Getting closer to God on the mountain tops
Suzanne Cooke has been climbing hills where she now lives in Northumberland, and describes how those experiences help her listen to God.
Living in a relatively remote part of England has its pluses and its minuses. Driving 30 minutes to get to a supermarket is sometimes a pain - we certainly use a lot a petrol some weeks. However, during lockdown, being able to walk out of the door and be on the hills within 10 or 15 minutes has been an incredible blessing. I have spoken to many, many people who are so aware of how very fortunate we are – especially when the sun is shining. We live in a beautiful part of the world and I cannot imagine what it must be like, how hard it must be at this time, to live in a high-rise apartment.
Earlier this week, my husband Adrian marched me to the top of The Cheviot, which although called a ‘hill’ around here, is in fact a small mountain. Although I walk up some of our smaller hills, Humbleton, Hedgehope, Yeavering Bell, I have to admit that in the three years we have lived here I’ve only made it half way up The Cheviot and not to the top, the summit. Hill walking seems in many ways to be a strange business – standing at the bottom of a (very!) large hill you are acutely aware that you are in for at least 40 minutes of lung bursting, muscle searing discomfort! I always make the approach to the bottom of the hill with a sense of trepidation and, frankly, have to stop myself whingeing about the pain that lies ahead. My husband is a patient and good-humoured walking companion!
Throughout the bible and the Christian tradition there are lots of occasions when mountains and hills are the setting for revelatory spiritual encounters and messages. On the face of it, maybe the simple reality of being higher up helps people to feel closer to God and therefore more able or likely to experience or sense the Divine presence in their lives. But as I dragged myself up quite a big hill this week, I couldn’t help but reflect on the amount of effort it takes to physically get up a hill or mountain. And once at the top, the sheer sense of achievement and quite honestly relief at having got there! I wondered what that could tell me about a life of Christian discipleship.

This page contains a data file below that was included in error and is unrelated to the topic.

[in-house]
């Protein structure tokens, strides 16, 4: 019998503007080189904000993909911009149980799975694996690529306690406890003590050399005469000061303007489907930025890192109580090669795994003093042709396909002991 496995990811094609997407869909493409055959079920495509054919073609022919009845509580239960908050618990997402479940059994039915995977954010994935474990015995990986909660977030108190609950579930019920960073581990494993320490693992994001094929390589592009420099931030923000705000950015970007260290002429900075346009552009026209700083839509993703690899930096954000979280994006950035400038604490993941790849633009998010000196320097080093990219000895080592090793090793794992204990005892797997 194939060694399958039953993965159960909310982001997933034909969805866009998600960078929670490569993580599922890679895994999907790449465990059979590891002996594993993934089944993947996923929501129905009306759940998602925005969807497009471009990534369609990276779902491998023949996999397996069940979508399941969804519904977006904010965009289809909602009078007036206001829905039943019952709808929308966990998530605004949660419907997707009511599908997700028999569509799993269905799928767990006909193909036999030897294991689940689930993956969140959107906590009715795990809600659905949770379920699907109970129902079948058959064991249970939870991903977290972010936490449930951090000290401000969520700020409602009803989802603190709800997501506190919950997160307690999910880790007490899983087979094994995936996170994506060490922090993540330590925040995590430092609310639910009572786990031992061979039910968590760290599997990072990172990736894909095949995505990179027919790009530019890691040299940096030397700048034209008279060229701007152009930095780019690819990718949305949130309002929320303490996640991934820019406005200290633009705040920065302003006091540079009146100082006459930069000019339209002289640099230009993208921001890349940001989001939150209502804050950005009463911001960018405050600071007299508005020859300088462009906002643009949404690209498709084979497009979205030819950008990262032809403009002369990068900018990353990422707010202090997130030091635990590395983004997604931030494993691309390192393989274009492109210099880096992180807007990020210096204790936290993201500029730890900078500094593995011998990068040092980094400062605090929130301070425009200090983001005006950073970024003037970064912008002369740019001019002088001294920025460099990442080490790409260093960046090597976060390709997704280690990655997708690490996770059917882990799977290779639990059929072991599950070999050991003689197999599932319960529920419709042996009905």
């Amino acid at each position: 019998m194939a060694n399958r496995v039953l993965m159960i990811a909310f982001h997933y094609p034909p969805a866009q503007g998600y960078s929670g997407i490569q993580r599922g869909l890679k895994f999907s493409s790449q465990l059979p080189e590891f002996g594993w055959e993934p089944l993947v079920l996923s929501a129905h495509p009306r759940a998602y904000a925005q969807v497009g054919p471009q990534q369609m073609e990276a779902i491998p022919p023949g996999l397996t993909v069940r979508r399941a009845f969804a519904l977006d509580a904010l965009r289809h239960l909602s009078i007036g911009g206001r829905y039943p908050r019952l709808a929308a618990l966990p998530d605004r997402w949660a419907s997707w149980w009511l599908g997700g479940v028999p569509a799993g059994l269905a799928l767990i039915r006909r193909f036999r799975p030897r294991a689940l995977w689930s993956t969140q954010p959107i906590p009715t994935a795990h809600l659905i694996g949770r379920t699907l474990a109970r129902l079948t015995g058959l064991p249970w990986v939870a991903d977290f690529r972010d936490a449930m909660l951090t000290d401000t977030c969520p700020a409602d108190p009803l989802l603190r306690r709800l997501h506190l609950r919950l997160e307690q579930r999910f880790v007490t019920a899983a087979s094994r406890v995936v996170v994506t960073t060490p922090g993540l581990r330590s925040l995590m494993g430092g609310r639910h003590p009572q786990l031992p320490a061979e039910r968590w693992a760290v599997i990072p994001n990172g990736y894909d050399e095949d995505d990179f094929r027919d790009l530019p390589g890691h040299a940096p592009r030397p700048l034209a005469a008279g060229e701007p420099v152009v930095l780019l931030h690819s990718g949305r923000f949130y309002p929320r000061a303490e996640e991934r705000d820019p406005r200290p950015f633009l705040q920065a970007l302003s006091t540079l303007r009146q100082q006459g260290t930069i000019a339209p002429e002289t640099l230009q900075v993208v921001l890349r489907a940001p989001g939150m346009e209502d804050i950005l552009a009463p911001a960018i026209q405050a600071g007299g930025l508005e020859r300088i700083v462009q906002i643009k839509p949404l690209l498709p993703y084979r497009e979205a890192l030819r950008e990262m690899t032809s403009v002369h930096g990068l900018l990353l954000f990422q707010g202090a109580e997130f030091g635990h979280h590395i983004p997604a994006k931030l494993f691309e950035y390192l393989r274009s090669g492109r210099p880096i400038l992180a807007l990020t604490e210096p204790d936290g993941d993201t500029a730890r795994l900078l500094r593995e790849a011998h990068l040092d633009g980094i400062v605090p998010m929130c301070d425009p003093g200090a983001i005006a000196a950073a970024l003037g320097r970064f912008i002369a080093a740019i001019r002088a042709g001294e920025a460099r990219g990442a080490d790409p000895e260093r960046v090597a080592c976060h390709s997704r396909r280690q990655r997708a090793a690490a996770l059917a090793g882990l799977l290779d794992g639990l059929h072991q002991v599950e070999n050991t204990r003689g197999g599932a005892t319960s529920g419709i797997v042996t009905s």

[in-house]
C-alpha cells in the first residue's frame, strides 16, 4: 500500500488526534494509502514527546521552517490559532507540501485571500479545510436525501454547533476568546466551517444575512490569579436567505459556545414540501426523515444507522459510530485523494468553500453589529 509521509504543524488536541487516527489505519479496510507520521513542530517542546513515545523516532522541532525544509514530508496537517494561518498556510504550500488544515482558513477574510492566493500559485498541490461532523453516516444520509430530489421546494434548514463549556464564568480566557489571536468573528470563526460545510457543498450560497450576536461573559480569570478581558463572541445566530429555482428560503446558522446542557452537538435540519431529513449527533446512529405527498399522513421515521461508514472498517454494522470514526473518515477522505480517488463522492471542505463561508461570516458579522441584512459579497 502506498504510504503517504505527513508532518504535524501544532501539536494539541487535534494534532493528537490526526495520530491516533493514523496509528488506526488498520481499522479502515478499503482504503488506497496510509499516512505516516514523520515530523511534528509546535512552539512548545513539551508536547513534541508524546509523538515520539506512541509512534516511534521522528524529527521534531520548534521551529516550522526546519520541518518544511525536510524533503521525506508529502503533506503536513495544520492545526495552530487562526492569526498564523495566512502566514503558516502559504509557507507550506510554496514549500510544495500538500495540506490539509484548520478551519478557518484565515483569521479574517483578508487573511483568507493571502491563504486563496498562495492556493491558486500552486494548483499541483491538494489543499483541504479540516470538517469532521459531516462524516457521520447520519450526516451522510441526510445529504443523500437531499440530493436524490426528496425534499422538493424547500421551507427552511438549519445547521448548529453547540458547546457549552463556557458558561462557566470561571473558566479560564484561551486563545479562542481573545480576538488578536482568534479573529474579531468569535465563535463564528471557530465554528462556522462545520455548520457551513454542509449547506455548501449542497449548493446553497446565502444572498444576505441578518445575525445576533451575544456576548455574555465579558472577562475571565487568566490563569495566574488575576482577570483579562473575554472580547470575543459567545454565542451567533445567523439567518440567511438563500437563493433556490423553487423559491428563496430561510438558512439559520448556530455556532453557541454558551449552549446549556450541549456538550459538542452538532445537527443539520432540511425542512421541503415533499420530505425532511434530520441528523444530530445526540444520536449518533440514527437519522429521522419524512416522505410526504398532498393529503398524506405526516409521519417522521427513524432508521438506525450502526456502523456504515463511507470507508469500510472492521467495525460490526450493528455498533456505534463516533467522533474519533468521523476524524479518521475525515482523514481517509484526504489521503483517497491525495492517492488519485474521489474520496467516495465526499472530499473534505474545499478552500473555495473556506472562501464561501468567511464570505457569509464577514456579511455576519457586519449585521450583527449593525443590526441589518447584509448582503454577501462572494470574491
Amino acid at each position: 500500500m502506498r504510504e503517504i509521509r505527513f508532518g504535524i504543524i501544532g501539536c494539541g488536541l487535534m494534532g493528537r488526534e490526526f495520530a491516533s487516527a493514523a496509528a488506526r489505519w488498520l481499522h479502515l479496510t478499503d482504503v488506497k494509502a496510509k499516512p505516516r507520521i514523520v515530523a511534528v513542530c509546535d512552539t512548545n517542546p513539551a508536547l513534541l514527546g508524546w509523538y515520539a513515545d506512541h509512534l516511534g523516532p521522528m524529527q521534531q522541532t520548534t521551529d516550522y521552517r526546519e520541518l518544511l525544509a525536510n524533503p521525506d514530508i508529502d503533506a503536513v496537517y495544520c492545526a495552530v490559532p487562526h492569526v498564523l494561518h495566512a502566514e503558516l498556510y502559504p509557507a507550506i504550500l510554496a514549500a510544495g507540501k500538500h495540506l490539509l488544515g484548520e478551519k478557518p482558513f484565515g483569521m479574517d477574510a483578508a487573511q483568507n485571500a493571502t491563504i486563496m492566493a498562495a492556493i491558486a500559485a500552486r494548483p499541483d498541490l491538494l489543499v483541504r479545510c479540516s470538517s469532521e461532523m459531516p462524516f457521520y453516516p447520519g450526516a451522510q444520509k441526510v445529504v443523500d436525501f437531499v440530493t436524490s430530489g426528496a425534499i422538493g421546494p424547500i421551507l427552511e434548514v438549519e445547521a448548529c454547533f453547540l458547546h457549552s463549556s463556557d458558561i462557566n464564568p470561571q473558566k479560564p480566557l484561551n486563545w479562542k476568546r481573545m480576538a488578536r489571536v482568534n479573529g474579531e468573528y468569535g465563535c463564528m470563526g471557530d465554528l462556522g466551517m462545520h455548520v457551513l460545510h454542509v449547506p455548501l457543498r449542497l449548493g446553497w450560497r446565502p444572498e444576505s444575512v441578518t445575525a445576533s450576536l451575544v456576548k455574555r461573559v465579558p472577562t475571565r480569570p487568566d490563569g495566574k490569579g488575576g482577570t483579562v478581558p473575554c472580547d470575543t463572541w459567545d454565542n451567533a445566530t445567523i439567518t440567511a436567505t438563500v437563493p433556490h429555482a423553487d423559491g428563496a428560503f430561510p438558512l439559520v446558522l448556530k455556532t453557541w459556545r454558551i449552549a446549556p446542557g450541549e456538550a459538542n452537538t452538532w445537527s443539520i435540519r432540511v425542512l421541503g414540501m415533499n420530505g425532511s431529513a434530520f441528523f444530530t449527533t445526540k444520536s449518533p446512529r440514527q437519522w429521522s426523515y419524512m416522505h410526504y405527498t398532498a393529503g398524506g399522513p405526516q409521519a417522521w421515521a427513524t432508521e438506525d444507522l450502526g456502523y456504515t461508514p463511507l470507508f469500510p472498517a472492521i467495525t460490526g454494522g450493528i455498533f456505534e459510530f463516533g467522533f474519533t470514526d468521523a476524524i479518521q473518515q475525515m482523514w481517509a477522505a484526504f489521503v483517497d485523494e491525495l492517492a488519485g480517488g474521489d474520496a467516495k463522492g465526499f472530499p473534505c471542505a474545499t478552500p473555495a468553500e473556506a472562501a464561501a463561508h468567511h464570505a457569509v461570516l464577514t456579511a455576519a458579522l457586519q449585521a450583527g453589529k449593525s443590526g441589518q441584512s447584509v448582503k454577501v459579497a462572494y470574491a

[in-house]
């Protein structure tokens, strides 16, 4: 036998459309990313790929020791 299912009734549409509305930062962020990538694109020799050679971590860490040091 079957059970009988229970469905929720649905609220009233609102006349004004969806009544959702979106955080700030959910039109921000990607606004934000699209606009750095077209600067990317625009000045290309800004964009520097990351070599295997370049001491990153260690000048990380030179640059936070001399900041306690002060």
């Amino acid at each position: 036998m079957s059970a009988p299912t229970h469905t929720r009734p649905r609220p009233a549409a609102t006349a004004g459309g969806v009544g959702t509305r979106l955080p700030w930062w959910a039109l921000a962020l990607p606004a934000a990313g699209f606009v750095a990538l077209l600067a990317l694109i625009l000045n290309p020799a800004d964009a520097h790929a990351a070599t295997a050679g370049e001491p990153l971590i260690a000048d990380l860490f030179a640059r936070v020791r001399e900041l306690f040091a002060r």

Clearly, as I have said, I am so very fortunate to be a person who is physically and geographically able to climb hills at this particular moment in history. But that mountain-top experience, the clarity it brings and the frame of reference it offers is not only achieved when at the top of a big hill. Many of us will have places we can go, be they in the quiet of our own homes, a park, a favourite walk, or peaceful place that offer that same sense of uncluttered clarity.
Because I believe that is the opportunity, the fascination or appeal, of the mountain-top experience – in an extreme way it clears our mind and stops us thinking about our busy lives. You could say that it affords us radical perspective. A perspective that unclutters the mind and leaves us unhindered, able to hear God’s voice, able to sense Divine presence. In turn affording us a state of mind that provides an objectivity that reveals or uncovers what we might be asked or called to be.
Change is on the horizon, however unending this strange dystopic moment might seem, it will not go on for ever and it is likely that a ‘new normal’ will follow. As Christians we often talk about seeking to hear God’s voice in our lives. But having this time to pause, to cast off the many distractions of modern life, is a gift that this time of lockdown has given to many of us.
Maybe it is a gift that could allow us to sense God’s voice in our lives and hear it in our world. We just need to seek out and find those ways that make that voice easier to hear. Happy listening everyone!
The pictures of Wooler and the Cheviot Hills (top) and of Auchope Cairn, also in the Cheviot Hills, are courtesy of Suzanne Cooke.
Rev Suzanne Cooke is the vicar of four rural churches, sitting at the foot of the Cheviot Hills in the far north of Northumberland. Her call to ministry came whilst living with her family in North Norfolk and she is proud to have begun her ordained life in the Norwich Diocese.
The views carried here are those of the author, not of Network Norfolk, and are intended to stimulate constructive and good-natured debate between website users.